Gilead’s entry into the oncology field in China has been marked by significant developments. We recently launched one of our leading global products here for its first indication, triple-negative breast cancer and established our oncology Business Unit to drive commercial efforts. Concurrently, we have bolstered our research and development capabilities, initiating several phase three clinical trials for oncology treatments in China. Moving forward, we plan to leverage our global development initiatives, conducting more clinical trials at various stages, including early-staged ones, within China. Moreover, we remain open to partnerships, to further enhance our oncology portfolio and advance our presence in China.


How do you evaluate the success of the recent oncology product launch in China, particularly in the context of the extensive competition from both global MNCs and local biotechs?

Launch success can be assessed through several lenses. Firstly, we have provided a crucial treatment option for patients with late-stage triple-negative breast cancer, filling a previously unmet need in the market. This not only extends patients’ lives but also aligns with our mission to create a heathier world for all people. Secondly, we have surpassed our initial business expectations within less than a year of its launch, indicating strong progress. Additionally, the launch has enabled us to build and strengthen our teams in both commercial and R&D domains, laying a solid foundation for future oncology endeavors. Lastly, through our launch efforts, we have enhanced Gilead’s reputation in the oncology sector, particularly in breast cancer and overall in oncology, elevating our status among the top companies in the field. These indicators collectively suggest a successful launch, despite the challenges and dynamics of the Chinese oncology market.


How do you assess the quality and efficiency of the regulatory frameworks and the clinical trial data emerging from China, particularly as Gilead aims to integrate it globally while investing more in clinical development here?

The regulatory frameworks and the quality of clinical trial data in China have seen significant progress over the years. Many companies have been operating in China for decades, establishing robust commercial and R&D infrastructures. These companies have conducted numerous clinical trials in China, contributing valuable data to the global pool. While Gilead entered China more recently in 2017, we recognize the importance of aligning with global standards while adapting to local circumstances. Therefore, we view China as an integral part of our global R&D efforts, and we are confident in the reliability and integrity of the data generated from clinical trials conducted in the country.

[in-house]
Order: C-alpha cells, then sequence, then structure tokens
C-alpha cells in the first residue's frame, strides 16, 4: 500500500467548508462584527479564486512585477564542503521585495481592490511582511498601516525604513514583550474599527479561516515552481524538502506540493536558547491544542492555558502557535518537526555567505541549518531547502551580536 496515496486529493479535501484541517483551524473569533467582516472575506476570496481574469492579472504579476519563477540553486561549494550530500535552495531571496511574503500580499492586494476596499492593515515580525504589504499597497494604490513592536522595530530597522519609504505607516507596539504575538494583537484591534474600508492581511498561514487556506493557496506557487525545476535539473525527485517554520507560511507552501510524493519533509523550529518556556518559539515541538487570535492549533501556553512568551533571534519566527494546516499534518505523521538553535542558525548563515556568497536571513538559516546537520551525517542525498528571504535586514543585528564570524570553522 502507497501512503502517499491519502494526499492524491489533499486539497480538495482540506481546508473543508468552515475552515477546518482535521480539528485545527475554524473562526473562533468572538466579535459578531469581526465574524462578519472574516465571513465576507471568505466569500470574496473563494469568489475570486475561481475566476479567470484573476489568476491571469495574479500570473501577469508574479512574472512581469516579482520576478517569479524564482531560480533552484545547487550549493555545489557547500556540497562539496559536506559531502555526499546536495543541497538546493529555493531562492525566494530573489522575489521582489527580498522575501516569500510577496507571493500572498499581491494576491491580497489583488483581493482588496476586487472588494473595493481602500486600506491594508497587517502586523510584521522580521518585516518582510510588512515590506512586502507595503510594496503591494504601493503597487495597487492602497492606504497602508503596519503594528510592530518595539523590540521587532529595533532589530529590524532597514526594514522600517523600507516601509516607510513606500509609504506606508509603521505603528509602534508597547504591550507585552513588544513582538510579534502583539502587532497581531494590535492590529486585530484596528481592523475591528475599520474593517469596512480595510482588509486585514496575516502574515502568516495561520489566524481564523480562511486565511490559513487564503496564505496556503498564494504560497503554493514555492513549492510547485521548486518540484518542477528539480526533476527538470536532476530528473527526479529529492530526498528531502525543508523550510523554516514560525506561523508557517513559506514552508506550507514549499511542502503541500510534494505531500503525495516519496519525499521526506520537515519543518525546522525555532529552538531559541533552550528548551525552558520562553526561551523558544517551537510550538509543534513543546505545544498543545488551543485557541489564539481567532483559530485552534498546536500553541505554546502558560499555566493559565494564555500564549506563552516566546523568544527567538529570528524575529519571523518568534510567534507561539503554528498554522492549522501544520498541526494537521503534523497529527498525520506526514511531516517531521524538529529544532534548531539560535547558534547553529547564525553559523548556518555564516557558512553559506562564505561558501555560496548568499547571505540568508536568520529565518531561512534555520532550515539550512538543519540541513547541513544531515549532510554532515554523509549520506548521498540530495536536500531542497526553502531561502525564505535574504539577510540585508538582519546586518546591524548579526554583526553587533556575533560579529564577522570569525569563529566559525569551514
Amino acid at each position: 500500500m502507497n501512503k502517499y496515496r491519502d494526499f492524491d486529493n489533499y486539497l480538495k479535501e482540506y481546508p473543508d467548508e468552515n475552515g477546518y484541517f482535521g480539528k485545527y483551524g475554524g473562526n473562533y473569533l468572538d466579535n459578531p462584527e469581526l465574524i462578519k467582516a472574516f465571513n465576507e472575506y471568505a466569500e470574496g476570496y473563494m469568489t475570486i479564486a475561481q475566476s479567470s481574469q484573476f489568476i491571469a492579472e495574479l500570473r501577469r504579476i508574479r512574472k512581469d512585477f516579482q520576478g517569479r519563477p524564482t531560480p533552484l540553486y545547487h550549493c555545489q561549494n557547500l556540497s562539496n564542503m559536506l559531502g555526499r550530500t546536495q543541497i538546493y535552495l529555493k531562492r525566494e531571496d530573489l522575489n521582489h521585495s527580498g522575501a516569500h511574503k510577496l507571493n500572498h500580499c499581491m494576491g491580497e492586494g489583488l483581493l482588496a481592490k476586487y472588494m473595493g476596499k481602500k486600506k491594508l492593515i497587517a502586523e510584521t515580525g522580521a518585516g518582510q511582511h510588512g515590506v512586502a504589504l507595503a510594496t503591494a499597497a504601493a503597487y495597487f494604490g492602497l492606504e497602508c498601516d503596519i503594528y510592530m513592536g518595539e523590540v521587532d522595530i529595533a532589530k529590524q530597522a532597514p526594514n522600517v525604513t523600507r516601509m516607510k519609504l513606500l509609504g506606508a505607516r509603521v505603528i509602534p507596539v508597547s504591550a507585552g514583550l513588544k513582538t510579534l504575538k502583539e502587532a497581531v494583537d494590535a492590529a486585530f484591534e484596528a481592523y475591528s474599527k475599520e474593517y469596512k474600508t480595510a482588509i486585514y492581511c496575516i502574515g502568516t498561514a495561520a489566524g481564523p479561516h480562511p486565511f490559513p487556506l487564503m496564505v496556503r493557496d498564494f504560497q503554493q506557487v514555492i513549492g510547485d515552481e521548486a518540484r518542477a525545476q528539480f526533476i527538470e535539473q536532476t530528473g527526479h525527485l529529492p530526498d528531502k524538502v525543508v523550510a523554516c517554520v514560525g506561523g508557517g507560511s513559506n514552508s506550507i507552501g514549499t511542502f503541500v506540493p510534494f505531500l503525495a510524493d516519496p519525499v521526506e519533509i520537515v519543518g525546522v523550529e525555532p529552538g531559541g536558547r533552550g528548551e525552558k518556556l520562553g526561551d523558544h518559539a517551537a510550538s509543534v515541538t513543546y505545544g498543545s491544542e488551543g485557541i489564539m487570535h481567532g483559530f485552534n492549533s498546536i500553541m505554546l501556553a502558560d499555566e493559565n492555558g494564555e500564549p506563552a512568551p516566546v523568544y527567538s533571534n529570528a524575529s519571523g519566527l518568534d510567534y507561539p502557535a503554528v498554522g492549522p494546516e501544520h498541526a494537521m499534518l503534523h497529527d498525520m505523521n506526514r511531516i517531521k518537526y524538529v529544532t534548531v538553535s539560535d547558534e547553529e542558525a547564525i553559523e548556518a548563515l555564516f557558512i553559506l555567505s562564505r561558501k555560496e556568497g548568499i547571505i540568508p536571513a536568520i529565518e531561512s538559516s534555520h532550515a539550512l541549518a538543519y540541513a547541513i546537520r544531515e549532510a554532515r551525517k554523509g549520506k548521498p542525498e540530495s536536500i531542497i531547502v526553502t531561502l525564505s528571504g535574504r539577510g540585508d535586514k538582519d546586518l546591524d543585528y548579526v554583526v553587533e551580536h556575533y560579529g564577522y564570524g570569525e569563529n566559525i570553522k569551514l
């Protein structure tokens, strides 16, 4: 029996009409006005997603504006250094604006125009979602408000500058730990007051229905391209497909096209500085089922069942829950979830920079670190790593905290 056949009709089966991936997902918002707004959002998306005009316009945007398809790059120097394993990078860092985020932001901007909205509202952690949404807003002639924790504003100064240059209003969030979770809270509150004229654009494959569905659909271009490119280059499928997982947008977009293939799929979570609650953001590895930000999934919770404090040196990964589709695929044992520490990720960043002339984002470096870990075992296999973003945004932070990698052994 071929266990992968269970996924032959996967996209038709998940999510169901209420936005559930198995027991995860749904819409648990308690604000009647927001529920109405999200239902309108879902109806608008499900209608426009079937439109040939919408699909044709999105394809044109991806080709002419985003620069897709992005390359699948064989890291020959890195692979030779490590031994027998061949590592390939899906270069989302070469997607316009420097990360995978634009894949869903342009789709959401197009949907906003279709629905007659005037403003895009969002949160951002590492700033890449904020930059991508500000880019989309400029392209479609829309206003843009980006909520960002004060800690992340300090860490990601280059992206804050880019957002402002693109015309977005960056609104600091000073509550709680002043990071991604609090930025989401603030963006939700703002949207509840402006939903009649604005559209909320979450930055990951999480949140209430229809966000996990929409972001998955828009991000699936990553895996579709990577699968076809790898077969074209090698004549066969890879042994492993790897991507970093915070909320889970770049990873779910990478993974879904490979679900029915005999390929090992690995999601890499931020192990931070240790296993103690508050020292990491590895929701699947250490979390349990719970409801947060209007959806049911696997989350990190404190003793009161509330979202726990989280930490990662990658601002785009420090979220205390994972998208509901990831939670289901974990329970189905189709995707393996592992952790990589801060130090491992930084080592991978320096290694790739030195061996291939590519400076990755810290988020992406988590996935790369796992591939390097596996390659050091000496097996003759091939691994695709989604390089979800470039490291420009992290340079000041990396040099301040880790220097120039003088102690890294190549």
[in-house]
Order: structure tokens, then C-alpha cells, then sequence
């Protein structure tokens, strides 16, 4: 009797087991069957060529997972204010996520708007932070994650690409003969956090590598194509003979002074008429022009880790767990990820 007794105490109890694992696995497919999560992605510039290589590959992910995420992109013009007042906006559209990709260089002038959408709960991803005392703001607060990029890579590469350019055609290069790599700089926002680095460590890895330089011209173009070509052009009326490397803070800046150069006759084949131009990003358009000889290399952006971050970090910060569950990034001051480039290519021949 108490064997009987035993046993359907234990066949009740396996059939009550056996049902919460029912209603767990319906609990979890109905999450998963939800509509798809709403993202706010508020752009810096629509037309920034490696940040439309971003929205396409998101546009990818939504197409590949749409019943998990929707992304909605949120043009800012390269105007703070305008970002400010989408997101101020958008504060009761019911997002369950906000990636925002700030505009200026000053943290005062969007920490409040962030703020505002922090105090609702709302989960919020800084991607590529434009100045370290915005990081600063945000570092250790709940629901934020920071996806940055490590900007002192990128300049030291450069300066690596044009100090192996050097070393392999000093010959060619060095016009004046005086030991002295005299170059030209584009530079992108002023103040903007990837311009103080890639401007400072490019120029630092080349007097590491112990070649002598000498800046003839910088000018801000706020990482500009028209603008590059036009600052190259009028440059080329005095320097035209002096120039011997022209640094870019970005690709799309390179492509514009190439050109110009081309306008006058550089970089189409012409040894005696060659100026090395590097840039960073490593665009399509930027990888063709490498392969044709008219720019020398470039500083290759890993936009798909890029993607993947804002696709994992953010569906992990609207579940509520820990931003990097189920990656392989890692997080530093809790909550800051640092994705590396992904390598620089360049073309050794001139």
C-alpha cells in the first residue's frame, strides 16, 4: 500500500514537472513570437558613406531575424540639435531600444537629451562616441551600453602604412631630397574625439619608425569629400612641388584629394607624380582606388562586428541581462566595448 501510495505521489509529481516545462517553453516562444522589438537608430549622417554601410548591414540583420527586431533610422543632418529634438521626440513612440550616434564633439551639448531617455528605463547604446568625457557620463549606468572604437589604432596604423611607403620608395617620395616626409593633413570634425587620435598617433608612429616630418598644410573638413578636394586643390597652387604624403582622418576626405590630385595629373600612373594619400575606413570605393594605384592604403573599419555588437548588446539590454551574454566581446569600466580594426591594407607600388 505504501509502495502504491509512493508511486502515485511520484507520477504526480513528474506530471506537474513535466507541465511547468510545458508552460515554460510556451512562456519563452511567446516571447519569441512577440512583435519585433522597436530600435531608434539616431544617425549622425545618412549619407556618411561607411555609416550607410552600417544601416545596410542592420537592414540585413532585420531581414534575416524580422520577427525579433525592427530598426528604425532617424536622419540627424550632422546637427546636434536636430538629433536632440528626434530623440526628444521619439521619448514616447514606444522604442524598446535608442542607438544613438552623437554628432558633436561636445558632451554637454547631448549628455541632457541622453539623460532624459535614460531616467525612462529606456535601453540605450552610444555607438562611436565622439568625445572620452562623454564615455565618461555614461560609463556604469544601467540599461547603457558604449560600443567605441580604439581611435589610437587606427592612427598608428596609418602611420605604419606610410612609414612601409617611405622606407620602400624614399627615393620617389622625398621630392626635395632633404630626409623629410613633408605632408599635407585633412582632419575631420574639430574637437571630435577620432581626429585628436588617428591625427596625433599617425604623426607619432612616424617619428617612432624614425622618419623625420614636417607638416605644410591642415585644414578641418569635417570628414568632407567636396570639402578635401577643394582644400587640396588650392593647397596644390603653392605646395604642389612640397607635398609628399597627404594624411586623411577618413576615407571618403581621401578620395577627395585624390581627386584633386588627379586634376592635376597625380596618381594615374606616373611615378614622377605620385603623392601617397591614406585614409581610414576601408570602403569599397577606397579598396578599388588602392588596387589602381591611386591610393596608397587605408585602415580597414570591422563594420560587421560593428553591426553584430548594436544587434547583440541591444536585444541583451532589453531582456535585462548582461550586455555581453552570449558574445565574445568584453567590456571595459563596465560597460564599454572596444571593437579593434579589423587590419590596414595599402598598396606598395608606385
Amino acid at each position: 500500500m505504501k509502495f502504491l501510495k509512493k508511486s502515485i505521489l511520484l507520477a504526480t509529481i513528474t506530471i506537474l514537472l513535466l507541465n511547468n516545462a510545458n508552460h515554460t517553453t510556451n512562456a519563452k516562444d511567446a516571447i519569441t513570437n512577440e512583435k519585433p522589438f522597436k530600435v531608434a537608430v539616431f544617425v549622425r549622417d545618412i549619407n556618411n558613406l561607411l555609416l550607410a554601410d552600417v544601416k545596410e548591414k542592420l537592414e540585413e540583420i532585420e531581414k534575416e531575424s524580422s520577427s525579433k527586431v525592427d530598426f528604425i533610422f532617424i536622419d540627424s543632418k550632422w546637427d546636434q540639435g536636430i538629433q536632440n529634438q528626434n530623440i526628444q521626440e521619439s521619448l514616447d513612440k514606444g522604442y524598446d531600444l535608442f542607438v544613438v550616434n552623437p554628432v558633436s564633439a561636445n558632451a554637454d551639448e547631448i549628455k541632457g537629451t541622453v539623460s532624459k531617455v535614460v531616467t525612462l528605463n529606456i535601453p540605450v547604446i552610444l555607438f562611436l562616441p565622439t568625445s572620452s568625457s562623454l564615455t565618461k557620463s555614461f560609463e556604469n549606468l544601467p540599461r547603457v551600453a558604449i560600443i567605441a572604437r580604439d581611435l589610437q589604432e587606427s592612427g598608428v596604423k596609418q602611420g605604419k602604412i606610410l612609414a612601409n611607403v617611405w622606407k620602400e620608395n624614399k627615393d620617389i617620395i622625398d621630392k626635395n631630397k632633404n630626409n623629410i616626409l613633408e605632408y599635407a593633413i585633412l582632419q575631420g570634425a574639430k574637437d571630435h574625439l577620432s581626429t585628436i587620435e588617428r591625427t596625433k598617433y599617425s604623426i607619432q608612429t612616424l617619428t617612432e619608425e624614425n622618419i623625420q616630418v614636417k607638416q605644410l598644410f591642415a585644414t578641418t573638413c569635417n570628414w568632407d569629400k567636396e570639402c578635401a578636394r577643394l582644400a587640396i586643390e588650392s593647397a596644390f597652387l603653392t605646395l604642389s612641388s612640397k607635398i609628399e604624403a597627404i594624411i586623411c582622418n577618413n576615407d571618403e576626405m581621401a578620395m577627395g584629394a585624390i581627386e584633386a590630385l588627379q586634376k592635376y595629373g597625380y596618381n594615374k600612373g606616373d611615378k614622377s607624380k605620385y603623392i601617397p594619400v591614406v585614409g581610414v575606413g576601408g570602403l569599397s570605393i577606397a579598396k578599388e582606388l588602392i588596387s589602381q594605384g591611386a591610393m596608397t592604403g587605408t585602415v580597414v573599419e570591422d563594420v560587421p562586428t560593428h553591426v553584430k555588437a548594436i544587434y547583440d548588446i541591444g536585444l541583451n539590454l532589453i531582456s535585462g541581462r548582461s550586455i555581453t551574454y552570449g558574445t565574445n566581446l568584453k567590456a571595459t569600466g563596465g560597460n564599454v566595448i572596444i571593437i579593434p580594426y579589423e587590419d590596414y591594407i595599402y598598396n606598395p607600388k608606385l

What message would you like to share with your global colleagues who may be visiting China for the first time in a while, given the recent lack of interaction and the current geopolitical tensions?

I would warmly welcome our global colleagues to visit China, to gain firsthand insight into the regulatory and policy progress, as well as the government’s agenda, particularly in the context of Healthy China 2030. It’s crucial to recognize that despite the geopolitical dynamics, there are substantial unmet medical needs in China. We have a significant opportunity to bring innovative medicines to China, leveraging both local innovation and global collaboration.

Taking our efforts on driving health equity as an example. It is a critical part in our Environmental, Social and Governance (ESG) Commitments at the global level. It’s also a strategic imperative for us in China. We’re improving access to life-changing medicine for patients by expanding reimbursement lists, developing multi-channel approaches, and increasing our footprint to expand coverage. We’re committed to delivering scientific innovations and bringing more innovative medicines. Additionally, we’re aligning with our global strategy to help increase social impact by educating the public, reducing discrimination and stigma, and supporting underserved patients and communities.

We need to have a balanced view of China, acknowledging both challenges and opportunities, and work together towards common goals for the benefit of patients, not only in China but around the world.